Administration.—Shetland unites with Orkney to return a member to parliament. The island is divided into Mainland district (comprising the parishes of Northmavine, Delting, Nesting, Sandsting, Walls, Tingwall, Bressay, Lerwick and Dunrossness) and North Isles district (the parishes of Unst, Fetlar and Yell). It forms a sheriffdom with Orkney and Caithness, and there is a resident sheriff-substitute at Lerwick, the county town. There are parish poorhouses in Dunrossness and 'Unst, besides the Shetland combination poorhouse at Lerwick. The county is under school board jurisdiction and Lerwick has a secondary school, and a few of the other schools earn grants for higher education. The “residue” grant is expended on navigation and swimming classes.
History and Antiquities.—The word Shetland is supposed to be simply a modernized rendering of the Old Norse Hjaltland, of which the meaning is variously given as “high land,” “Hjalti's land”—after Hjalti, a man whose name occurs in ancient Norse literature, but of whom little else is known—and “hilt land,” in allusion to an imagined, though not too obvious, resemblance in the configuration of the archipelago to the hilt of a sword. Of the original Pictish inhabitants remains exist in the form of stone circles (three in Unst and two in Fetlar) and brochs (of which 75 examples survive). The islanders were converted to Christianity in the 6th and 7th centuries by Irish missionaries, in commemoration of whose zeal several isles bear the name of Papa or “priest.” Four stones with Ogam inscriptions have been found at different places. About the end of the 8th century both the Shetlands and Orkneys suffered from the depredations of Norse vikings, or pirates, until Harold Haarfager annexed the islands to Norway in 875. Henceforward the history of Shetland is scarcely separable from that of Orkney (q.v.). The people, more remote and less accessible to external influences, retained their Scandinavian characteristics longer than the Orcadians. The Norse language and customs survived in Foula till the end of the 18th century, and words and phrases of Norse origin still colour their speech. George Low (1747–1795), the naturalist and historian of Orkney, who made a tour through Shetland in 1774, described a Runic monument which he saw in the churchyard of Crosskirk, in Northmavine parish (Mainland), and several fragments of Norse swords, shield bosses and brooches have been dug up from time to time.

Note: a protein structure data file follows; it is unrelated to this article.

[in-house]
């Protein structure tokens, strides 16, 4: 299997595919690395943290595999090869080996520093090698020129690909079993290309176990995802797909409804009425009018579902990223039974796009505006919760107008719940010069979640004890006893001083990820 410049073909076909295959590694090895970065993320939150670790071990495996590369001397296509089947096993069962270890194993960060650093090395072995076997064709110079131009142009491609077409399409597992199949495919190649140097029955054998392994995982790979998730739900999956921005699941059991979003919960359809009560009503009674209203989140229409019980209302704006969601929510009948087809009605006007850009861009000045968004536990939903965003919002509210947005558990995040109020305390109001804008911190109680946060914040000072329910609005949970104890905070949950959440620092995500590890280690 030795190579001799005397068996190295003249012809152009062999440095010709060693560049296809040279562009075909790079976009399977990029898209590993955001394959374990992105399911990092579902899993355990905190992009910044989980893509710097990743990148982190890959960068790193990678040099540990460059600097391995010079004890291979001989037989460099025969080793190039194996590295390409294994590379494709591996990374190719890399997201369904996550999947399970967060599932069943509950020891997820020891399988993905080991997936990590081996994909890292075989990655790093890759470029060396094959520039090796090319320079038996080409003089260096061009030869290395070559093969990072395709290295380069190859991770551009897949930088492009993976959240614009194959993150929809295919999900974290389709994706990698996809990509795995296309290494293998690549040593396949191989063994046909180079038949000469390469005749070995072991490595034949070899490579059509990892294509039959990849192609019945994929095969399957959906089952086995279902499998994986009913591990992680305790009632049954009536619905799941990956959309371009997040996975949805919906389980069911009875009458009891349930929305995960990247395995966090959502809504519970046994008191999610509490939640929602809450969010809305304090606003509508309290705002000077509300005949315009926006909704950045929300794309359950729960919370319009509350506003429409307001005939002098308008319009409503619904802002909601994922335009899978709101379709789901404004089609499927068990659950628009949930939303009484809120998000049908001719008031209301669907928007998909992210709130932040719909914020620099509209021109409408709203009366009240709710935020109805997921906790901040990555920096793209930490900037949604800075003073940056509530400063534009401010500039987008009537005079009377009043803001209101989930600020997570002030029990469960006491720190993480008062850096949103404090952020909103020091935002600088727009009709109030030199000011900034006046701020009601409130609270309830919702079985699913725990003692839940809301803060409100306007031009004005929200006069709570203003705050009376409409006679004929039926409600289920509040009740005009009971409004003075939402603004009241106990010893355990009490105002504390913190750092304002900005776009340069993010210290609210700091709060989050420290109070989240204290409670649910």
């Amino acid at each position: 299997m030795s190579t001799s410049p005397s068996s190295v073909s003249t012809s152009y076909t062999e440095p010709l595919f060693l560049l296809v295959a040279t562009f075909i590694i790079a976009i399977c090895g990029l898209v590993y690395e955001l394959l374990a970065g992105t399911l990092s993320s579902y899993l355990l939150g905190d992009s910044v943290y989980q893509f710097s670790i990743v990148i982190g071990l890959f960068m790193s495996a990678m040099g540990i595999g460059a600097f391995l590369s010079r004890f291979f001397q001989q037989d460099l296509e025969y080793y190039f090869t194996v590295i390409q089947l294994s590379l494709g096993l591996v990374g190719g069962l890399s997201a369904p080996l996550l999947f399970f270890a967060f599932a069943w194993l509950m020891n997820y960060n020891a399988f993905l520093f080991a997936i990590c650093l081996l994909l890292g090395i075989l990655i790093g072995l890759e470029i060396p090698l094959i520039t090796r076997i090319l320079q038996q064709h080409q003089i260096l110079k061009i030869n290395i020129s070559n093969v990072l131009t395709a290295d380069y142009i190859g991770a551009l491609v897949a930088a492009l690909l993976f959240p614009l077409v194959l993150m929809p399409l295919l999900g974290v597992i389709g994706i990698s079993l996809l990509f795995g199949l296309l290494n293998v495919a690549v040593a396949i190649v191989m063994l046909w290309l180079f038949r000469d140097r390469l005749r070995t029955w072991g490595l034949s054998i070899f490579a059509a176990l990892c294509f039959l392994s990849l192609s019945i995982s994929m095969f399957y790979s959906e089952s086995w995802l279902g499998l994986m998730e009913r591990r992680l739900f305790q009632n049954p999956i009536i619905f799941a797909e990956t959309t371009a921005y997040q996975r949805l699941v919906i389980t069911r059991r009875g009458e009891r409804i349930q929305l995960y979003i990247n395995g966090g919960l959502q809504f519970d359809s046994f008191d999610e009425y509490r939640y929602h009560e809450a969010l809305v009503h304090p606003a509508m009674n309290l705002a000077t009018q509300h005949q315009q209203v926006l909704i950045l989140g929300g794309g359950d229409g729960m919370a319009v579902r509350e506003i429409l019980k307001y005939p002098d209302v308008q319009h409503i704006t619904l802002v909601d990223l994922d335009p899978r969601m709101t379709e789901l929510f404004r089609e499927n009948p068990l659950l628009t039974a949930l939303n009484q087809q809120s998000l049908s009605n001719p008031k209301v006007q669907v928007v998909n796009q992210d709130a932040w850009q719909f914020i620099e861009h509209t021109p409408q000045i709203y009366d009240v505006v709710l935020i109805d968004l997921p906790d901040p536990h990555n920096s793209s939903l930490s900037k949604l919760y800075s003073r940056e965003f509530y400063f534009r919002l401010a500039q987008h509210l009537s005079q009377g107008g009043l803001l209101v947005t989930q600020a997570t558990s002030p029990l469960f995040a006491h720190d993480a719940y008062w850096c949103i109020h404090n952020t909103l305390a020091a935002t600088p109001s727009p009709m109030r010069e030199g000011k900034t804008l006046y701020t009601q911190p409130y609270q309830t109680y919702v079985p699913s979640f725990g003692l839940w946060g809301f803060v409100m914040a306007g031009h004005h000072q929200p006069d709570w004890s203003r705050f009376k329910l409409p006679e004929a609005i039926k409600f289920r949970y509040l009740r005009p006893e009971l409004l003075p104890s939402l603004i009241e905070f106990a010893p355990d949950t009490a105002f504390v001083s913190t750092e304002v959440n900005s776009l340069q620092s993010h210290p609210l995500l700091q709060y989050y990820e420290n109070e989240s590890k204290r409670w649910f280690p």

See George Low, Tour through the Islands of Orkney and Shetland in 1774 (published in 1879); A. Edmondston, Zetland Islands (1809); Samuel Hibbert-Ware, Description of the Shetland Isles (1822); C. Rampini, Shetland and the Islanders (1884); C. Sinclair, Shetland and the Shetlanders (1840); R. S. Cowie, Shetland (1896); Dr Jakob Jakobsen, The Dialect and Place Names of Shetland (1897).